Staunton, February 13 – A combination of factors, some common to print media everywhere, some reflecting Russian realities, and others that are specific to individual republics, is leading to the contraction or even the extinction of newspapers both in Russian and the non-Russian languages in the North Caucasus.
According to one measure, Kavpolit.com reports, the situation today does not look that much worse than at the end of Soviet times. In 1990, newspapers in the Russian Federation published 1665 copies per 1,000 people while those in the subjects now in the North Caucasus Federal District published only 336 (kavpolit.com/articles/natsionalnye_jazyki_zabvenija-471/).
That ratio, one in which residents of the county get on average five times as many papers as do those in the North Caucasus, has continued, the article reports, although both have fallen significantly. In the Russian Federation as a whole, the figure is 1119 per 1,000 residents, and that for the North Caucasus is now 240.
But if that ratio has remained almost the same, Kavpolit.com says the pattern within the North Caucasus has changed radically. In 1990, the difference among its parts was 1.4; now it is seven. Today, Stavropol kray has 770 copies per 1,000, North Osetia-Alania 509, Karchayevo-Cherkessia 251, Kabardino-Balkaria 211, Daghestan 97, Chechnya 67, and Ingushetia 49.
The situation of non-Russian language papers is even worse. In Daghestan, there are fewer than 20 issues of papers per 1,000 people or roughly a fifth of the number in Russia. Such non-Russian papers as do exist there are survivals from Soviet times, have almost no advertising revenue, and depend on government subsidies.
The situation of non-Russian-language newspapers is somewhat better in Kabardino-Balkaria and Chechnya but not much, Kavpolit.com says. But even in those republics, it is not good, nor is it good in Tatarstan in the Middle Volga. In that, the largest non-Russian republic, the leading Tatar paper has a tirage relative to population only slightly better than in Daghestan.
How anyone evaluates this depends on his attitude toward ethnic issues more generally, the site says. “If he considers a native language the highest value of the people, then these print runs are small. If however, he thinks in utilitarian terms and is more sympathetic to globalization and migration, then” it is less of a problem.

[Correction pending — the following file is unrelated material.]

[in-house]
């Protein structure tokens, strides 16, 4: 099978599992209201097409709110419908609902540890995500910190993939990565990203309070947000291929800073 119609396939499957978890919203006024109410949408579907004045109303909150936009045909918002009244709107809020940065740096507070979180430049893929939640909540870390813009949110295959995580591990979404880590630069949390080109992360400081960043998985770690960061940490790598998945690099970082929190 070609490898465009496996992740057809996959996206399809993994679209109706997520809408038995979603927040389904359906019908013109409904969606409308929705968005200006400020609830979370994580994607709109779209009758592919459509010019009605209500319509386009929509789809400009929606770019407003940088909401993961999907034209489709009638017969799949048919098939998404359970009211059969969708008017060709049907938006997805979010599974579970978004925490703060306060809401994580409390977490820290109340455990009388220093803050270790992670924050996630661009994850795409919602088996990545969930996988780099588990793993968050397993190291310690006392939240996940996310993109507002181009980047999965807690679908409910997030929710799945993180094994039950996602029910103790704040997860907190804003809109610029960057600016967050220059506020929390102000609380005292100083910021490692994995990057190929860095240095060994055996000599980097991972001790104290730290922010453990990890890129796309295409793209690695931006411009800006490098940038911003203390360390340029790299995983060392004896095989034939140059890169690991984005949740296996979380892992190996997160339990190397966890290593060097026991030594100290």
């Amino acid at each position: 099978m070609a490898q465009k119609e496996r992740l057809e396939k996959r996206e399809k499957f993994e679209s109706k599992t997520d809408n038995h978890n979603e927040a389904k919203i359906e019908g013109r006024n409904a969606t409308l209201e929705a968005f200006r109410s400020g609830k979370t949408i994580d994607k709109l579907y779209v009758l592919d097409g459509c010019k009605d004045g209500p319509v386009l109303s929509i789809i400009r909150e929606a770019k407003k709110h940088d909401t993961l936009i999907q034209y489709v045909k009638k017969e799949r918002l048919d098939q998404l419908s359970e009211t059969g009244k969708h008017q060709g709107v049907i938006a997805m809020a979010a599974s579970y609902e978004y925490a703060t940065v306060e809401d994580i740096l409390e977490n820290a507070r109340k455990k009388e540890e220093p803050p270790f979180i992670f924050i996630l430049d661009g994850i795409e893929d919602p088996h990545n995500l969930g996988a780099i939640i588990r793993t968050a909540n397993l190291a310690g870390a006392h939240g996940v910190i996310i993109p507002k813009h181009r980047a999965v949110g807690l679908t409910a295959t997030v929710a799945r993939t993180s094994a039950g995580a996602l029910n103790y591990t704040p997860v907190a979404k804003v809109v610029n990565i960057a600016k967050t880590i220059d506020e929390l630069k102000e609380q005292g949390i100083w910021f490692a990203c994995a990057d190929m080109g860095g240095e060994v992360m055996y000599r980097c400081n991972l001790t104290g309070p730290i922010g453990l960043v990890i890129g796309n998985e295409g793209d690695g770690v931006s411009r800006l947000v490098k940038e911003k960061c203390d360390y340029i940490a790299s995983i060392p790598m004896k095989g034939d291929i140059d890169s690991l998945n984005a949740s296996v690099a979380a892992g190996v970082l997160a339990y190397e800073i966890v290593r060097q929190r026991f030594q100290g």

“At the end of the 1980s and the beginning of the 19s, during the period of the parade of sovereignties of the republics, there certainly were more ethno-patriots, but today, juding by the behavior of parents concerning instruction in native languages and subscriptions to corresponding newspaper, there are more moderate cosmopolitans.”
That shift is not the only factor behind what is going on, however. Now, republics are responsible for deciding whether and how much to subsidize such media outlets. There are growing problems with distribution, low pay for journalists at such papers, and the lack of new specialists in these languages. And ever more people use the Internet instead of the press.
In addition, there are some pressures from Moscow. Many in the Russian capital believe that money spent on non-Russian publications not only slows the growth of the supra-ethnic civil nation they want to create but also has the effect of exacerbating ethnic relations between Russians and non-Russians.
Consequently, the future of non-Russian newspapers in the North Caucasus is not rosy, but in the absence of a unified Moscow strategy, the situation is likely to continue as it is “by inertia,” with some republics seeking to goin one direction and others in very different ones but with all seeing a continuing decline in size of the non-Russian press.
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